Saturday, December 20, 2014

AMATEUR RADIO YL'S do you want to do Slow Scan Tv SSTV

Are you are YL (Young Lady) Amateur Radio Operator and have an interest in SSTV (Slow Scan TV)?

please let us know by responding to this BLOG or send Niece and email: KA1ULN@MAIL.COM

First let me point you to our BIBLE (if you will)

here is the minimum equipment you need in order to do SSTV:

a radio transmitter,
b computer plus software software: mmsstv ( 1 alternative)
c and a hardware interface between the two (rigblaster)

here is another really great page for basics easy read
get on one of the frequencies 14.230 and check out the pictures.

send me email: if you have more questions just post comments/questions or suggestions right here

Thursday, December 18, 2014

United States hams operating outside of US... what to do?

Operating Overseas Operating Overseas FAQ
1) Does the country you will be visiting participate in a multilateral reciprocal operating
authority--CEPT or IARP? If so, operate under CEPT or IARP.
2) If it does not, can I obtain a Reciprocal Operating Permit even if the country does not share a Reciprocal Operating Agreement (bilateral) with the US? Yes
3) Are you traveling to Canada? The US and Canada share an automatic reciprocal operating agreement. How can I operate outside the US?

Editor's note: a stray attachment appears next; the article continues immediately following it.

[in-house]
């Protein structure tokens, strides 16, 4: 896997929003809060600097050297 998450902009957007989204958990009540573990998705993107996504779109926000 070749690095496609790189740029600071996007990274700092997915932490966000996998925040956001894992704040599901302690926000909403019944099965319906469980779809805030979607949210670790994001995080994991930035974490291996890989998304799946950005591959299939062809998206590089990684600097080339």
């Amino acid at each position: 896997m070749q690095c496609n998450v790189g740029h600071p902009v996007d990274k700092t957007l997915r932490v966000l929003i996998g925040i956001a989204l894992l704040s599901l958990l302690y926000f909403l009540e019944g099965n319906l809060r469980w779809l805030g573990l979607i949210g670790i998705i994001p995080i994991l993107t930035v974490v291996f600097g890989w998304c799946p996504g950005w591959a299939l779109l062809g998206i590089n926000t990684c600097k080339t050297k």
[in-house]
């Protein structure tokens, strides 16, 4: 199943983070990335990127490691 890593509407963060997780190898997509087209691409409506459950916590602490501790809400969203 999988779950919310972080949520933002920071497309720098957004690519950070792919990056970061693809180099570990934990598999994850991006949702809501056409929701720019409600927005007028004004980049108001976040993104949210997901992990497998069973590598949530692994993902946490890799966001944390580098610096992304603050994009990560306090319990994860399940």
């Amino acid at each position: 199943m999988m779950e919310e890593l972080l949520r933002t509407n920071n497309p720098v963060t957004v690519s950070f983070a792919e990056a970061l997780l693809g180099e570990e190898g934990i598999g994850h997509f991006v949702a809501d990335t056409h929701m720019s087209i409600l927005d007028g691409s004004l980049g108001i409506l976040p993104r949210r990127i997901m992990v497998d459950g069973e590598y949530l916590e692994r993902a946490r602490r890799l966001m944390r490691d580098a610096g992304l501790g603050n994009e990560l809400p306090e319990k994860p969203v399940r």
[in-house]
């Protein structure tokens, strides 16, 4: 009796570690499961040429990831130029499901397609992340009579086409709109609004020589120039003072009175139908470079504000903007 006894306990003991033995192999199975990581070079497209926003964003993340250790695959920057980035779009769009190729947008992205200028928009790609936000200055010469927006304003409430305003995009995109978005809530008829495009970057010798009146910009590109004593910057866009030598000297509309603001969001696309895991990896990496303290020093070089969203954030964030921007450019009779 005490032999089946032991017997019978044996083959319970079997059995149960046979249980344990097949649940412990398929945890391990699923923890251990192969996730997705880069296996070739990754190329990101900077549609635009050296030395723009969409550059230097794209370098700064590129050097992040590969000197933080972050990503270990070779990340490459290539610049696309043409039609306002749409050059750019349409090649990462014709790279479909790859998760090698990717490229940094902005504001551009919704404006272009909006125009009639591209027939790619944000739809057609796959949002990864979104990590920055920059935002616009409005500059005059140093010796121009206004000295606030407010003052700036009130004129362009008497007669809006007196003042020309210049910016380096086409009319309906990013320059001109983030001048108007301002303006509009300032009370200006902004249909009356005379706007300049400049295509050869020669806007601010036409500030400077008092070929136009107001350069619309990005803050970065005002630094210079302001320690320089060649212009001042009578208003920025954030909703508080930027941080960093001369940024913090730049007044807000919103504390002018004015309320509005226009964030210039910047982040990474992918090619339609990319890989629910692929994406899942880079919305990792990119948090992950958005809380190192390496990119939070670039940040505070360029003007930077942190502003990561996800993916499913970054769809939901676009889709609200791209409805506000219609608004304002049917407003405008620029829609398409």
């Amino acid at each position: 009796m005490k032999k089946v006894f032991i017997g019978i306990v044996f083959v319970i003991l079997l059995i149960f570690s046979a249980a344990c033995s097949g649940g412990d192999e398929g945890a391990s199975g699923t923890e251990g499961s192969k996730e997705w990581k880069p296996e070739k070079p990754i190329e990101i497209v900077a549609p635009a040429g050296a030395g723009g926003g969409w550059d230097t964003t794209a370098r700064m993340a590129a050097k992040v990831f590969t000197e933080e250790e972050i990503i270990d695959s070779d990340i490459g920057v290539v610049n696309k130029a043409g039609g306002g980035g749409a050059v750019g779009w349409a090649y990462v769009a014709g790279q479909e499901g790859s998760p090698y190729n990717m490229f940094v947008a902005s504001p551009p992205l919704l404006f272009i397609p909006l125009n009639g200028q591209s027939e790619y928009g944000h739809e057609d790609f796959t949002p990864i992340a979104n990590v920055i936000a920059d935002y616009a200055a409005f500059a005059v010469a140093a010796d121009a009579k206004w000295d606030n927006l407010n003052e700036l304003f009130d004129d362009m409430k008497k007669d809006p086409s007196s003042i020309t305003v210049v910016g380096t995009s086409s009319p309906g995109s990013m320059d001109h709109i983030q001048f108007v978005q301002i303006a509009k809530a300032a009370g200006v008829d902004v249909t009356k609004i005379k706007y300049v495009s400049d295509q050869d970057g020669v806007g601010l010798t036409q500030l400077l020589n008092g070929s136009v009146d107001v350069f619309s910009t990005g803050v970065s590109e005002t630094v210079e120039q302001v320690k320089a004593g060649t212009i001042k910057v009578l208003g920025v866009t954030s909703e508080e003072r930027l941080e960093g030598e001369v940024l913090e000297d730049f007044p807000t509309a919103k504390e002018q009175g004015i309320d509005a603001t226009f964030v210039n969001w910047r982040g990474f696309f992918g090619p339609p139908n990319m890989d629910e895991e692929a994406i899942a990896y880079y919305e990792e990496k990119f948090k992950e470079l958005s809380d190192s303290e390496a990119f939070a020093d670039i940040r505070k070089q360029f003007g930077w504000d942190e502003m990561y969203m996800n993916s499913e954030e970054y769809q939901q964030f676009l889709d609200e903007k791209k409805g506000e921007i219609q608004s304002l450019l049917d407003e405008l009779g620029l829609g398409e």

You can find a complete listing of the requirement for a country or countries at Operating Information by Country. This includes most countries, including CEPT and IARP participating countries. How can I operate when CEPT or IARP isn't possible? Yes. It is possible to obtain a permit a permit for almost every country in the world. Although ARRL maintains paper files at HQ, the most up-to-date information on obtaining permission to operate in a country can be found online at the ARRL Web site or on the Web site of Veikko Komppa, OH2MCN. ARRL HQ and Veke, OH2MCN, work together to make sure that up-to-date information appears. This can include information on the national Amateur Radio society, repeaters and local clubs. Information on travel warnings in a particular country can be obtained from the US Department of State with the primary purpose of alerting the public to adverse conditions in specific countries. Are there guidelines for obtaining a permit? The most complete information appears on the ARRL Web page. If specific application information for a country on this page is unavailable or unclear, write a letter of request or send an e-mail to the countries telecommunications authority for a permit. Include information on the purpose of your trip, the dates and place(s) of your stay, your passport and the equipment you intend to use. Attach to it a photocopy of your amateur radio license issued by FCC. In some cases where Amateur Radio is not widespread, a letter attesting to your character signed by the chief of police (or equivalent) of your hometown might help if attached. Submit your application as much in advance of your trip as possible. It may take 30 to 90 days or more to be processed. Do not forget to keep a photocopy of everything you send for future reference. This does not guarantee that you will get operating permission, but it is a start. In many cases, it is important to have contacts in a country and the IARU society of that country may be helpful. What are my privileges are in the country I will visit? When operating under CEPT or IARP, there are two classes: Class 1 licensees are those who have demonstrated proficiency in Morse code to the licensing agency. They may operate with the same privileges they are authorized in their home country provided that they do not exceed those privileges granted to the highest class license available in the country. Class 2 licensees have not demonstrated proficiency in Morse code to their national telecommunications agency and are limited to privileges above 50 MHz. If the country does not participate in CEPT or IARP, the privileges are whatever the telecommunications agency granting the reciprocal operating authority says that they are. If not specified, the ITU Regional provisions apply generally, but there may be exceptions. How can I operate my station in Canada? When a US amateur operates in Canada, simply bring your FCC license, proof of your US citizenship (a birth certificate or other proof) and identify as call / Canadian identifier, like N1KB/VE3. At least once during the communication, you must state your geographical location, like "30 km north of Toronto."